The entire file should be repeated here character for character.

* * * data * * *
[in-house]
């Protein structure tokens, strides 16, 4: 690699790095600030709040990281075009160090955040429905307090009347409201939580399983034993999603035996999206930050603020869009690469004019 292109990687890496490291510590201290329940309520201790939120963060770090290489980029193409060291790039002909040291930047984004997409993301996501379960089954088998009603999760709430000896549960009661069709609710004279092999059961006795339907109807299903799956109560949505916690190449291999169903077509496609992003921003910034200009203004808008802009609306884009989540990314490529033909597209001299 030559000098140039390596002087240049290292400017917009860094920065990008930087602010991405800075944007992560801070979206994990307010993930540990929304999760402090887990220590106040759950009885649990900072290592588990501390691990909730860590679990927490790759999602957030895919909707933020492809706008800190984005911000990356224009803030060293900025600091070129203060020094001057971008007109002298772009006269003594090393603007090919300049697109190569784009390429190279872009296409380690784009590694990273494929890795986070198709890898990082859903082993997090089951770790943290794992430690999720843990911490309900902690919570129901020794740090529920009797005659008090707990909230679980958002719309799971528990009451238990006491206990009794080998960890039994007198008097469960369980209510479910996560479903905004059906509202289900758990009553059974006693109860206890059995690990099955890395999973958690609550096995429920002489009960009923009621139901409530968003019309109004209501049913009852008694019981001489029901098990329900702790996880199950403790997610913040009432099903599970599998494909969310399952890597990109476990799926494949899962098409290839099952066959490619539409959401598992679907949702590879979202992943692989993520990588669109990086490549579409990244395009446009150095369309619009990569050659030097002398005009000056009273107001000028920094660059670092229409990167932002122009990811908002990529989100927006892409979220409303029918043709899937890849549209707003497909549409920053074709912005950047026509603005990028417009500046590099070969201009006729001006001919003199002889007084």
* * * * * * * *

[in-house]
């Protein structure tokens, strides 16, 4: 690699790095600030709040990281075009160090955040429905307090009347409201939580399983034993999603035996999206930050603020869009690469004019 292109990687890496490291510590201290329940309520201790939120963060770090290489980029193409060291790039002909040291930047984004997409993301996501379960089954088998009603999760709430000896549960009661069709609710004279092999059961006795339907109807299903799956109560949505916690190449291999169903077509496609992003921003910034200009203004808008802009609306884009989540990314490529033909597209001299 030559000098140039390596002087240049290292400017917009860094920065990008930087602010991405800075944007992560801070979206994990307010993930540990929304999760402090887990220590106040759950009885649990900072290592588990501390691990909730860590679990927490790759999602957030895919909707933020492809706008800190984005911000990356224009803030060293900025600091070129203060020094001057971008007109002298772009006269003594090393603007090919300049697109190569784009390429190279872009296409380690784009590694990273494929890795986070198709890898990082859903082993997090089951770790943290794992430690999720843990911490309900902690919570129901020794740090529920009797005659008090707990909230679980958002719309799971528990009451238990006491206990009794080998960890039994007198008097469960369980209510479910996560479903905004059906509202289900758990009553059974006693109860206890059995690990099955890395999973958690609550096995429920002489009960009923009621139901409530968003019309109004209501049913009852008694019981001489029901098990329900702790996880199950403790997610913040009432099903599970599998494909969310399952890597990109476990799926494949899962098409290839099952066959490619539409959401598992679907949702590879979202992943692989993520990588669109990086490549579409990244395009446009150095369309619009990569050659030097002398005009000056009273107001000028920094660059670092229409990167932002122009990811908002990529989100927006892409979220409303029918043709899937890849549209707003497909549409920053074709912005950047026509603005990028417009500046590099070969201009006729001006001919003199002889007084």